The Internet is a tough thing for the average person to define. It’s a hard concept for me to even start to wrap my head around -in simple words the internet is an information system that exists in this intangible world, serving as a repository for the world’s collective knowledge and expertise. You and I are probably accessing just the shallowest surface level of the web, mostly browsing pages that have titles like “23 Cats Having a Worse Monday than You”.

And that is just the fluffy, mundane part of the web. Now, the Internet is stepping away from its original form and is starting to publicly take the shape of something that can interact with us in “real life”, whether it is for mankind’s betterment or destruction. Given recent news headlines it is no surprise that the tech community is calling for guidelines and regulations around the web, particularly when it comes to it’s governing body, transparency, and anonymity.

In his Ted Talk, journalist and social media activist Jamie Bartlett, voices his concerns on the degree of privacy the average individual has from the government and large corporations that have the ability to track massive amounts of online information. In reality, there is very little of our browsing activity that is secure or even handled in a responsible manner. Books that we check out from the library, our banking information, even the route we take to work every morning can be tracked, collected, stolen, and used against us.

In response more and more people are accessing what is known as the “dark net” an online community that exists in complete anonymity. (Catharine’s disclaimer: DO NOT GO TO THE DARK NET – content is fraught with illegal activity, subjects that are morally and emotionally traumatic, and overall incriminating/dangerous.)

Now as you can imagine, the dark net is used for two things. The same boring cat browsing that the average Internet user is doing and, well, illegal things. The dark web is host to an e-commerce community that specializes in all of your black market needs; from garden variety illegal substances to the most abhorrent illicit activity. Anything you could possibly dream of is available for a price.

Ethics aside, the most absolutely insane thing about this entire process is that money is exchanged and product is delivered to happy clients again and again.

Bartlett touches on all kinds of human ingenuity that occurs within this outcast community but what is particularly interesting is how trusting relationships are built between clients and vendors. Like the concept of the Internet, trust is a difficult word to define and is filled with grey, uncomfortable places.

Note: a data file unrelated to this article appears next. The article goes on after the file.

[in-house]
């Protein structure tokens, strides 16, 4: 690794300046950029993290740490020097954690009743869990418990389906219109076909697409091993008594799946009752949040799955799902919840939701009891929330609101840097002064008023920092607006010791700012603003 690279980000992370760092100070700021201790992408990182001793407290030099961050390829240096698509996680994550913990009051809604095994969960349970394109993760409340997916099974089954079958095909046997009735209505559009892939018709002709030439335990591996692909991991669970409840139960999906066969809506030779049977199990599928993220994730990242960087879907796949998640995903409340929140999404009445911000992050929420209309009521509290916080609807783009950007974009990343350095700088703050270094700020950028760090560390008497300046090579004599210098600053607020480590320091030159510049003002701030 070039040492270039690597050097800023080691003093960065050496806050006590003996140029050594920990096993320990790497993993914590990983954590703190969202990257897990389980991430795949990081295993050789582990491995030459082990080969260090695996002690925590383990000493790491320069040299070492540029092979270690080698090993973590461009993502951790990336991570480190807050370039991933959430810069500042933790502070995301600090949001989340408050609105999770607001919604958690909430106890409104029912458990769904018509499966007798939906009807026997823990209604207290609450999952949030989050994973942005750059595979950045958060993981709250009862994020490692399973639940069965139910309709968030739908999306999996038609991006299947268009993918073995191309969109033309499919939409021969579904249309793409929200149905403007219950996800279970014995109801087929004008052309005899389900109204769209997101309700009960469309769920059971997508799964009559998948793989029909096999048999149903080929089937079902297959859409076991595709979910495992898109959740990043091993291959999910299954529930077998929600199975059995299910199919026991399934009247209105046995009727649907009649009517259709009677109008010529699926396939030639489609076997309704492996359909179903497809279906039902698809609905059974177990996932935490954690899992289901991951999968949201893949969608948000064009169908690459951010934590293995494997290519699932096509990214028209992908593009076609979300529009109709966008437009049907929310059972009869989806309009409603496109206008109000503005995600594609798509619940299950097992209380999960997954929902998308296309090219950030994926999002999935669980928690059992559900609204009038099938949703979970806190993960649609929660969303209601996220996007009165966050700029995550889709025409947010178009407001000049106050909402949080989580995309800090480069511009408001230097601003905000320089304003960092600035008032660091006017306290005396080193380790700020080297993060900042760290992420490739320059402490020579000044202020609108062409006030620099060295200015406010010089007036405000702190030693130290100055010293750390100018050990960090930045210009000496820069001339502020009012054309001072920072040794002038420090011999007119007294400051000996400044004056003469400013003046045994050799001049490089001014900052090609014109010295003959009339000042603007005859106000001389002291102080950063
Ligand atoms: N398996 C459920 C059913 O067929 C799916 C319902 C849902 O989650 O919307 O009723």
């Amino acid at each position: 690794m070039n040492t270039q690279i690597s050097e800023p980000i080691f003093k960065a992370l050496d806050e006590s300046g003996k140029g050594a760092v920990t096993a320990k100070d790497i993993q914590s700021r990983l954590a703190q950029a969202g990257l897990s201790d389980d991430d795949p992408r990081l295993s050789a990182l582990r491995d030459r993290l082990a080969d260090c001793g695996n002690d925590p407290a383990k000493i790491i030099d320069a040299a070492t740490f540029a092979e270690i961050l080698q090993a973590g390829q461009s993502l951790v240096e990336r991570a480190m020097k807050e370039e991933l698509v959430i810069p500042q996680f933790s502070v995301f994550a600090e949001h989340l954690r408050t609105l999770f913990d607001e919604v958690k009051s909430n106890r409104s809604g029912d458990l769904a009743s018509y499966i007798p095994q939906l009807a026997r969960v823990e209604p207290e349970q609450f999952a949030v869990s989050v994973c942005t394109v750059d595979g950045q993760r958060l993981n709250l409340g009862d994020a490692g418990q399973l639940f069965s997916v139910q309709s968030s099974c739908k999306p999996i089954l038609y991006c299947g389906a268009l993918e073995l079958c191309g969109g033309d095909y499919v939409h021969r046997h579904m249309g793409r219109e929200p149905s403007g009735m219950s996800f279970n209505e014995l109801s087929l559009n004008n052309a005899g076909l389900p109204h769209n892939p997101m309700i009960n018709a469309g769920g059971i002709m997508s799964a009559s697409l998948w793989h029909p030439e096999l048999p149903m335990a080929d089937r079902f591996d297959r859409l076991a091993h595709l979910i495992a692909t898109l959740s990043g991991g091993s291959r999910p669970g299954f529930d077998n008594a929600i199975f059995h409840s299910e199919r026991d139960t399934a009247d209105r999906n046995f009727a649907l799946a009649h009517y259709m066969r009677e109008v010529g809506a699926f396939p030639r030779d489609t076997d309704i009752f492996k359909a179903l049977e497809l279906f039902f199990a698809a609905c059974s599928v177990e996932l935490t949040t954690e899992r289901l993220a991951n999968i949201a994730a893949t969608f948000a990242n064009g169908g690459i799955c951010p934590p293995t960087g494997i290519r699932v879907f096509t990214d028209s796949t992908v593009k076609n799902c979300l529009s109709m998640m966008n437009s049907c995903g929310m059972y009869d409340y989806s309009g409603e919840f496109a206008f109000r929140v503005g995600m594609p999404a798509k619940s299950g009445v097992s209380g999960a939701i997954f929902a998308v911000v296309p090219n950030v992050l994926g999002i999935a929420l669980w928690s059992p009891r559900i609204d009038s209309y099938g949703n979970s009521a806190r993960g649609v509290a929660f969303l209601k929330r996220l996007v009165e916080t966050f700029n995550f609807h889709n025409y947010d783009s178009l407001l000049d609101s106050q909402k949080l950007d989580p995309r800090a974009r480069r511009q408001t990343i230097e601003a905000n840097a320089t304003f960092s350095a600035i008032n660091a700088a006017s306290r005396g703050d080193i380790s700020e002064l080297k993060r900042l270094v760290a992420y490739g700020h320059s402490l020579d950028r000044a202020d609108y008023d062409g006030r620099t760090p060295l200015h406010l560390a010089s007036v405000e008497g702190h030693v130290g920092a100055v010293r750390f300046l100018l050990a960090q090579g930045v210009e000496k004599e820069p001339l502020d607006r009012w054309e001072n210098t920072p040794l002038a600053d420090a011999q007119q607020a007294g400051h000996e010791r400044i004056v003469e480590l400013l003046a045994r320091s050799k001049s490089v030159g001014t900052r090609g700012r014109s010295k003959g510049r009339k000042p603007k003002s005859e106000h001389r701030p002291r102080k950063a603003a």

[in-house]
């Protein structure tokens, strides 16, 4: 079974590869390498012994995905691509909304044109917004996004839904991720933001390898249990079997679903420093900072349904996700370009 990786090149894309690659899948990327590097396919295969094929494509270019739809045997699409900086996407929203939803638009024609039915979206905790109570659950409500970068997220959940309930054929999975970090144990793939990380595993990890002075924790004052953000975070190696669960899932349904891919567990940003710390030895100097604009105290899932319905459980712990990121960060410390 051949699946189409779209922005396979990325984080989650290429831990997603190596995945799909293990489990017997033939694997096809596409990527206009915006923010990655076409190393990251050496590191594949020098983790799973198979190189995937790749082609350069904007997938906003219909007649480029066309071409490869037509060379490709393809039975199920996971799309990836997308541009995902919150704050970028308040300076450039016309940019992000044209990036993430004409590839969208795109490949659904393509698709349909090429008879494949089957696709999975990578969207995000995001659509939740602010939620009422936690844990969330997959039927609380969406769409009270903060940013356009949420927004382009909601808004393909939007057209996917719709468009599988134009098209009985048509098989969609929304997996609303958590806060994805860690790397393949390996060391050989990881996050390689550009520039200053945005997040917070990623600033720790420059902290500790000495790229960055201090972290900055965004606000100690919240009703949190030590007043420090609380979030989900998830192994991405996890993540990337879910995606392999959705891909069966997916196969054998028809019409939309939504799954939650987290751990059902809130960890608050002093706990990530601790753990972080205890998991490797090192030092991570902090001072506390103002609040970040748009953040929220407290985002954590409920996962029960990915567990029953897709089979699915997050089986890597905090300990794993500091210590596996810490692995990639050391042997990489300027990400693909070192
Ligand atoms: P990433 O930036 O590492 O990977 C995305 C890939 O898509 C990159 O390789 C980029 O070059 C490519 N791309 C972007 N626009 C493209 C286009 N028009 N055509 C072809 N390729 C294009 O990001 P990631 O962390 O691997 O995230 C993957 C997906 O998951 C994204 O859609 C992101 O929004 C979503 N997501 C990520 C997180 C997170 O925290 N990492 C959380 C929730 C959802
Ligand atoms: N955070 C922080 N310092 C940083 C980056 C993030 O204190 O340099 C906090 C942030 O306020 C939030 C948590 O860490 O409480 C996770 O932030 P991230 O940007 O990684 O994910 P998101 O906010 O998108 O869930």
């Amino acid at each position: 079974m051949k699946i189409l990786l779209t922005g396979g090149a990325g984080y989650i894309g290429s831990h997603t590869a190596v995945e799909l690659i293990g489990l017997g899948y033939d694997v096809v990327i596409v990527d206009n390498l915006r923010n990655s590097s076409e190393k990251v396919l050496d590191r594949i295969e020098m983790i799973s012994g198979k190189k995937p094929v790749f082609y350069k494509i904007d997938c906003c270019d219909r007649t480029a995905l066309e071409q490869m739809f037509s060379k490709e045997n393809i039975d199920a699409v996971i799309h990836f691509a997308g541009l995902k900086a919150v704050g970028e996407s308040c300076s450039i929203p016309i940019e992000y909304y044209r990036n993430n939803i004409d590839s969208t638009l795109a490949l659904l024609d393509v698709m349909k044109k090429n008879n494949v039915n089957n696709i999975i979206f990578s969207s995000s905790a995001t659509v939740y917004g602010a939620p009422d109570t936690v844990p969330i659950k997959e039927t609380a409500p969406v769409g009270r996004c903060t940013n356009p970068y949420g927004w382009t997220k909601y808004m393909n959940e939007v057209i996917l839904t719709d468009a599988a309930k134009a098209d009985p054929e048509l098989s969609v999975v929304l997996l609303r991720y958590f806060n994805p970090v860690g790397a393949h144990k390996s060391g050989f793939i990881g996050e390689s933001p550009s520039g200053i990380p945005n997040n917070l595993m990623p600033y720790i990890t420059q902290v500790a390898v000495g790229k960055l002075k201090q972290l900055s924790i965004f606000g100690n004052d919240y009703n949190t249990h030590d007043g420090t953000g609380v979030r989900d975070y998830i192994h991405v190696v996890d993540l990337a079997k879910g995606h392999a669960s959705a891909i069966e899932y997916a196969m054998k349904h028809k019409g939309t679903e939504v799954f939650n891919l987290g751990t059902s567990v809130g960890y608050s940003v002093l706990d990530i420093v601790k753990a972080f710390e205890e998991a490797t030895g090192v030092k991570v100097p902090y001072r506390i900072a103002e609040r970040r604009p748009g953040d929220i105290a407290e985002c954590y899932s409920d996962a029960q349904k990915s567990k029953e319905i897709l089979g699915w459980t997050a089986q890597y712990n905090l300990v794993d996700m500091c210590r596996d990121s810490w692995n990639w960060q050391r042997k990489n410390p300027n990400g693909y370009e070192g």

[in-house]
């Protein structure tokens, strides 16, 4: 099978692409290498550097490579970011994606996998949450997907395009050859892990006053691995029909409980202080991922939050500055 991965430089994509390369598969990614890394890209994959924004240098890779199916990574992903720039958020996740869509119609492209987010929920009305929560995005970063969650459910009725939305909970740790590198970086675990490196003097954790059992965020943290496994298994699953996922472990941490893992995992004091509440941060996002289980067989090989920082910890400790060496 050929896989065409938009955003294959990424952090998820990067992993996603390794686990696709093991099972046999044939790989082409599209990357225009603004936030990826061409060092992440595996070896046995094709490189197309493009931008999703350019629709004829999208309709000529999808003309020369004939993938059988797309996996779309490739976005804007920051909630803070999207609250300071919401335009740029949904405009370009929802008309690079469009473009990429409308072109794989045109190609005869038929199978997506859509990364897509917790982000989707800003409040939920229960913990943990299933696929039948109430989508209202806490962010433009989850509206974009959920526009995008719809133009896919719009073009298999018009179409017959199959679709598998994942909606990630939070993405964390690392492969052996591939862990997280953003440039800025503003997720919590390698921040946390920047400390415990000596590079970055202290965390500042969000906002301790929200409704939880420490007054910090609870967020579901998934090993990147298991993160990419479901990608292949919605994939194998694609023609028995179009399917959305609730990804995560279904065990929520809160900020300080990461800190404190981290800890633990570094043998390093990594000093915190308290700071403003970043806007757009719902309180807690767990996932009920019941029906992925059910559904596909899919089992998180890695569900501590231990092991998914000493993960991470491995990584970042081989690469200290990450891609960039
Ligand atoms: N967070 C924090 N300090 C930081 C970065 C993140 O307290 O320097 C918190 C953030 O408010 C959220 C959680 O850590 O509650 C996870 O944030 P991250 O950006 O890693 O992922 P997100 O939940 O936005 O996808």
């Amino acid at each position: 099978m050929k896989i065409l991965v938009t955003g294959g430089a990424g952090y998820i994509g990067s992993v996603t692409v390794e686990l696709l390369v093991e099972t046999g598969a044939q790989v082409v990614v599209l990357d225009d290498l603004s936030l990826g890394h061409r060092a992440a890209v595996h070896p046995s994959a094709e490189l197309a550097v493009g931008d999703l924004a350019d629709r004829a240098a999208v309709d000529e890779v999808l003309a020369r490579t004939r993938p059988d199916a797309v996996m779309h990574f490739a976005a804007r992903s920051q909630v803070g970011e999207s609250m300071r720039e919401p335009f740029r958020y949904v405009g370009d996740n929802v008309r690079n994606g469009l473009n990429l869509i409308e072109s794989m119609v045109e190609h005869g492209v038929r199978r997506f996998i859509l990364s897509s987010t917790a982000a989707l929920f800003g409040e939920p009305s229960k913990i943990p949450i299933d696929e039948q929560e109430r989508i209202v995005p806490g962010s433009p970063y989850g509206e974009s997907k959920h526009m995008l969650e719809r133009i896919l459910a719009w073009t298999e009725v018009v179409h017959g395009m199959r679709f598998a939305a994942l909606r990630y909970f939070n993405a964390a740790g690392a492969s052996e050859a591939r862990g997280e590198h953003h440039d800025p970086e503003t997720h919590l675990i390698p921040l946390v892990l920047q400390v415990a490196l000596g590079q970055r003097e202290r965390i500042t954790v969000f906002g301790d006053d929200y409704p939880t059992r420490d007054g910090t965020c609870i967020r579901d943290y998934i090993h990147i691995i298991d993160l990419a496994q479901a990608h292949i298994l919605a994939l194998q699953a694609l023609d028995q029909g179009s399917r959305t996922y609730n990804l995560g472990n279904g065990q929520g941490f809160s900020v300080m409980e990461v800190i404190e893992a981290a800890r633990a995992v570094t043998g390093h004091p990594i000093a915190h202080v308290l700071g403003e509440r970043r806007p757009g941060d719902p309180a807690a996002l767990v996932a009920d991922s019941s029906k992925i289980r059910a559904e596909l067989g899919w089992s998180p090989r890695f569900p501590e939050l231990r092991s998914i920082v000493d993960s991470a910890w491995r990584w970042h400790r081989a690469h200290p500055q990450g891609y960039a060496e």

At Soundboard, we break trust into four components; reliability, capability, sincerity, and care. This way we have a starting point to assess the reasons why we do or do not trust an individual. For example, questions like:

  • Are they dependable/timely in their agreements?
  • Do they have the right ability?
  • Are the genuine in intention?
  • And do they have your interests in mind?

According to a recent study by Interaction Associates, trust is the most important facet of any workplace relationship. It is responsible for capacity building, retention, productivity, office morale, and of course profitability – yet leadership teams spend little time actually cultivating a culture of trust.

How can we build trust with the people around us, even when a lot is at risk? Surprisingly the simple answer is perfectly illustrated in the client service of the dark net.

Trusting relationships are rooted in honest feedback. The way that these private dark net vendors build trust is though accounts of untraceable usernames that are linked with client reviews. If a vendor receives glowing reviews they will experience a higher and more substantial volume of relationships. On the other hand, poor reviews alert the vendor to the behavior that needs to be adjusted to regain or develop trust in their targeted market. In some cases, there may even be a third party mediator that will act as a middleman so that everyone in the transaction is satisfied.

The same is true for relationships in which human capital is at stake. Managers who properly seek and deliver feedback create relationships that prize improvement and are built on a sturdy foundation of trust. In order to have a successful relationship that results in a mutual benefit no matter the conditions you need trust supported by an open line of feedback.